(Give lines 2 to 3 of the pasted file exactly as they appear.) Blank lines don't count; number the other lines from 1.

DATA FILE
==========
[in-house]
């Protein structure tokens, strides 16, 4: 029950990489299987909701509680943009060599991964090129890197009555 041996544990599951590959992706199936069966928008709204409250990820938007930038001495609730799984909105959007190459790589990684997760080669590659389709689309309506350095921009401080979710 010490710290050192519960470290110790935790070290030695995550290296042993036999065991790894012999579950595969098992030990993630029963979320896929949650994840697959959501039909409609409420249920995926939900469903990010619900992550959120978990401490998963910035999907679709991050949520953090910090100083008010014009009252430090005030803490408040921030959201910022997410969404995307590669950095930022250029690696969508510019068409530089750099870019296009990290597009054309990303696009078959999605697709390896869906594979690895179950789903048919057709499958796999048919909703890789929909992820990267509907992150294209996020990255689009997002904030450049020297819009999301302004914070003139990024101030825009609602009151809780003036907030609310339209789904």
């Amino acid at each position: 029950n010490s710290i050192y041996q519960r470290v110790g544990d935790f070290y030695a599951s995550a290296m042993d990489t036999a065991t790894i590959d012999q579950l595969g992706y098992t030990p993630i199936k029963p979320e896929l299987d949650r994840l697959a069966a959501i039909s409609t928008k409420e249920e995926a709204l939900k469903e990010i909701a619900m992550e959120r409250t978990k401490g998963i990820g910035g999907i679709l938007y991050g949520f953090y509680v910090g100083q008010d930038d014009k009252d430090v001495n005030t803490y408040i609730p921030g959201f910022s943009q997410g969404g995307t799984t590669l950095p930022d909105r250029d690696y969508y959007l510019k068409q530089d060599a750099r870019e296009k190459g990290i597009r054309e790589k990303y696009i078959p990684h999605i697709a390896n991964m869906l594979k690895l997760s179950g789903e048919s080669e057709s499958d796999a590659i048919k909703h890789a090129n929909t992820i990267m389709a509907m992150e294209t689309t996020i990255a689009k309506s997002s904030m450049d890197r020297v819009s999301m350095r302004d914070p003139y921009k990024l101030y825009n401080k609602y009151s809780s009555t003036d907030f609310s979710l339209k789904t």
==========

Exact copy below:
């Protein structure tokens, strides 16, 4: 029950990489299987909701509680943009060599991964090129890197009555 041996544990599951590959992706199936069966928008709204409250990820938007930038001495609730799984909105959007190459790589990684997760080669590659389709689309309506350095921009401080979710 010490710290050192519960470290110790935790070290030695995550290296042993036999065991790894012999579950595969098992030990993630029963979320896929949650994840697959959501039909409609409420249920995926939900469903990010619900992550959120978990401490998963910035999907679709991050949520953090910090100083008010014009009252430090005030803490408040921030959201910022997410969404995307590669950095930022250029690696969508510019068409530089750099870019296009990290597009054309990303696009078959999605697709390896869906594979690895179950789903048919057709499958796999048919909703890789929909992820990267509907992150294209996020990255689009997002904030450049020297819009999301302004914070003139990024101030825009609602009151809780003036907030609310339209789904």
């Amino acid at each position: 029950n010490s710290i050192y041996q519960r470290v110790g544990d935790f070290y030695a599951s995550a290296m042993d990489t036999a065991t790894i590959d012999q579950l595969g992706y098992t030990p993630i199936k029963p979320e896929l299987d949650r994840l697959a069966a959501i039909s409609t928008k409420e249920e995926a709204l939900k469903e990010i909701a619900m992550e959120r409250t978990k401490g998963i990820g910035g999907i679709l938007y991050g949520f953090y509680v910090g100083q008010d930038d014009k009252d430090v001495n005030t803490y408040i609730p921030g959201f910022s943009q997410g969404g995307t799984t590669l950095p930022d909105r250029d690696y969508y959007l510019k068409q530089d060599a750099r870019e296009k190459g990290i597009r054309e790589k990303y696009i078959p990684h999605i697709a390896n991964m869906l594979k690895l997760s179950g789903e048919s080669e057709s499958d796999a590659i048919k909703h890789a090129n929909t992820i990267m389709a509907m992150e294209t689309t996020i990255a689009k309506s997002s904030m450049d890197r020297v819009s999301m350095r302004d914070p003139y921009k990024l101030y825009n401080k609602y009151s809780s009555t003036d907030f609310s979710l339209k789904t």